Insufficient tightening of a bolt during an engine overhaul on the Ferry led to a catastrophic engine failure with expensive consequences, according to a National Transportation Safety Board (NTSB) report.
In the April 22, 2021, incident, the ferry No. 3 main suffered a failure that saw components from the engine ejected and a fire breaking out in the ship’s main engineroom.
The ferry, a 1998-built, 460.2 foot long car/passenger ferry was on a sea trial in Puget Sound when the incident occurred. Though no injuries or pollution were reported, the vessel incurred nearly $3.8 million in damages.
The NTSB report says that, in November 2020, the ferry was taken out of service for maintenance. During the maintenance period, two of the diesel-electric ferry’s four main diesel engines, numbers 2 and 3, were overhauled by factory-trained technicians. In February 2021, following the completion of engine overhauls, the vessel crew conducted engine tests. Alarms activated for the No. 3 main engine.
Crew members found pieces of a cigarette lighter in the lube oil system. Technicians returned to inspect the engine and recover the pieces; they advised ferry it was acceptable to run the engine.
On April 22, 2021, while the vessel was conducting a post-maintenance sea trial, the No. 3 main engine experienced a connecting rod assembly failure and ejected components that breached the crankcase, resulting in the ignition of hot pressurized gases that were released in the engineroom.
The crew of the ferry effectively contained the spread of the fire by stopping all fuel supply and ventilation to the engine room and isolating the space.
The NTSB determined the probable cause of the mechanical failure of the No. 3 main engine was a connecting rod assembly that came loose and separated from the crankshaft due to insufficient tightening (torqueing) of a lower basket bolt during the previous engine overhaul.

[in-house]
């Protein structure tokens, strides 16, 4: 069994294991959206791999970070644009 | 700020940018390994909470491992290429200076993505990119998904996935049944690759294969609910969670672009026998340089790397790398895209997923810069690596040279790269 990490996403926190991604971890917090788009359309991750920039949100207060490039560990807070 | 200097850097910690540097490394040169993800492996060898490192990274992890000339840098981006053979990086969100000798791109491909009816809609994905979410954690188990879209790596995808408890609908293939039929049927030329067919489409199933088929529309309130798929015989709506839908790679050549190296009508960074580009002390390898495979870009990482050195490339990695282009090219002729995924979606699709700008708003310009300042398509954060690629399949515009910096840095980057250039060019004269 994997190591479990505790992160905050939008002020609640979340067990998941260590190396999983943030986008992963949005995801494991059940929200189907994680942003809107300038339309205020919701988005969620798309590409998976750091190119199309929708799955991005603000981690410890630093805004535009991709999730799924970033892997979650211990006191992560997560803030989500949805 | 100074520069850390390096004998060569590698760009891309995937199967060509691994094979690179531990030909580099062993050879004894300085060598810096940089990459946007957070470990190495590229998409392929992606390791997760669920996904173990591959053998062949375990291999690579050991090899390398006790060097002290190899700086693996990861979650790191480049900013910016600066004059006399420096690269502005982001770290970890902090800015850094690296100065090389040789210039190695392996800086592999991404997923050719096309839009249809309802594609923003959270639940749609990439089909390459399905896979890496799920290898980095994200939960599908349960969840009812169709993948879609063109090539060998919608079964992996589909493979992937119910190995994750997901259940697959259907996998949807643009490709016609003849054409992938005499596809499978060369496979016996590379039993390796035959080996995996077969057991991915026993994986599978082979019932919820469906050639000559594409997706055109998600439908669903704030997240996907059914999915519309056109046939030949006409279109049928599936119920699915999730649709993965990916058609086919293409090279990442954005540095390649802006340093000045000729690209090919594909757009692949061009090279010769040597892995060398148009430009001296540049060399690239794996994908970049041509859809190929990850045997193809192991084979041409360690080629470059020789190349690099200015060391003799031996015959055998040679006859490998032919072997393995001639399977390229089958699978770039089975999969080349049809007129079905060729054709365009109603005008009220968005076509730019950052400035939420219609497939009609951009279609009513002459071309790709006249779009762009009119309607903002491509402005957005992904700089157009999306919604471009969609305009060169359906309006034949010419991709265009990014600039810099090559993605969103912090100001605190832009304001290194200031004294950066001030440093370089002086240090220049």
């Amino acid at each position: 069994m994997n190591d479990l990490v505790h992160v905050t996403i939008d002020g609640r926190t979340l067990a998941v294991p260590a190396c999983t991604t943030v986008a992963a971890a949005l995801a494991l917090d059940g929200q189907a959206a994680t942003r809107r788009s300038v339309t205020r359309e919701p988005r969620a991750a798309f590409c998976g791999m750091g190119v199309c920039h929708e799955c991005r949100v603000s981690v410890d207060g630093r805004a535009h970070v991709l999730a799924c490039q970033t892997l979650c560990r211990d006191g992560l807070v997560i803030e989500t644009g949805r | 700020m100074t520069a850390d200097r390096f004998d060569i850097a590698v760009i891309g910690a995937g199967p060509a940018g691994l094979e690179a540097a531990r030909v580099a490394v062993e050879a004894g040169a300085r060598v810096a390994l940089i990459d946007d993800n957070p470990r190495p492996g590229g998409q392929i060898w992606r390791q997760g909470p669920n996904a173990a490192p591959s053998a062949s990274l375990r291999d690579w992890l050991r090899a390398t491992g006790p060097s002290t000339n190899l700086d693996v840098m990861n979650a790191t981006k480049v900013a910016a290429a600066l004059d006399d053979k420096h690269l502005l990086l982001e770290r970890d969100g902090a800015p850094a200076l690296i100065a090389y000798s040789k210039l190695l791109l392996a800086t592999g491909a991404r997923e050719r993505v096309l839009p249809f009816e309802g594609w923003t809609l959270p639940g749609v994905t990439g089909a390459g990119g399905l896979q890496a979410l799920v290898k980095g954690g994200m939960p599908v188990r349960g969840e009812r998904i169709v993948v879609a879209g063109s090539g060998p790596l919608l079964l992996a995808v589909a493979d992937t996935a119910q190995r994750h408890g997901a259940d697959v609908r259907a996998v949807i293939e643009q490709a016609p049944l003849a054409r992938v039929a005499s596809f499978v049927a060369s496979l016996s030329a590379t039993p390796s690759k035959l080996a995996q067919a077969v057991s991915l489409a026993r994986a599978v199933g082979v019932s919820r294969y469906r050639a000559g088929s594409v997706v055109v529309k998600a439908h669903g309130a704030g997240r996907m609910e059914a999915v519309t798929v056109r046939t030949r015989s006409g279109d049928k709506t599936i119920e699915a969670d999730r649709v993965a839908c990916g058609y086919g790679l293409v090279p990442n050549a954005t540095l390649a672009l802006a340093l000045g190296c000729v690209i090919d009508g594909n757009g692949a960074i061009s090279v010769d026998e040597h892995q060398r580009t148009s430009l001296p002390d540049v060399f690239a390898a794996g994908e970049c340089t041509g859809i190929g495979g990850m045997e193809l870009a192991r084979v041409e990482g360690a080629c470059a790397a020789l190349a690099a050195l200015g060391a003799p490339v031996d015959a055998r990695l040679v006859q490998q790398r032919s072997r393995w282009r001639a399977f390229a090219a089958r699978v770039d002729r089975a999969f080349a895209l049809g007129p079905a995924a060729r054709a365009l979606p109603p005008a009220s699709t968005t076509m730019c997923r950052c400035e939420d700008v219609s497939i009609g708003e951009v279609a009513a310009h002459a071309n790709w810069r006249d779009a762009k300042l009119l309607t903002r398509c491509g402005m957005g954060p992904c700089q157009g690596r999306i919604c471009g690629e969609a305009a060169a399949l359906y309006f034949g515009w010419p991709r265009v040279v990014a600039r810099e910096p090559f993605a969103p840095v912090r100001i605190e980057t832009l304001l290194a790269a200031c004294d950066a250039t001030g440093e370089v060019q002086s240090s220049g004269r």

“When installing fasteners, personnel should use a calibrated torque wrench, follow the manufacturer’s recommended tightening guide and torque values, and verify that all required torque requirements have been completed,” the report said. “Undertorqueing a fastener may cause excess vibration or allow the fastener to come loose, while overtorqueing may lead to failure of the fastener or the machinery component being secured.”
The NTSB has previously investigated other casualties caused by improperly torqued fasteners, including an engineroom fire aboard the cruise ship in 2015, a fire aboard bulk carrier in 2016 and an engine failure on the offshore supply vessel in 2017.
“The NTSB has investigated several recent casualties that likely were caused by a failure to tighten fasteners on marine engines to the manufacturer’s recommended torque settings,” says the report.
“Undertorqueing a fastener may cause excess vibration or allow the fastener to come loose, while overtorqueing may lead to failure of the fastener or the machinery component being secured. When installing fasteners, personnel should use a calibrated torque wrench, follow the manufacturer’s recommended tightening guide and torque values, and verify that all required torque requirements have been completed.”
Containing engine room fire
“Enginerooms contain multiple fuel sources as well as mechanical ventilation, making the spaces especially vulnerable to rapidly spreading fires,” says the report.
“The crew of the ferry effectively contained the spread of a fire by removing fuel and oxygen sources. Vessel crews should familiarize themselves and train frequently on machinery, fuel oil, lube oil, and ventilation shutoff systems to quickly act to contain and suppress engine room fires before they can spread to other spaces and/or cause a loss of propulsion and electrical power.”
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Source: marine log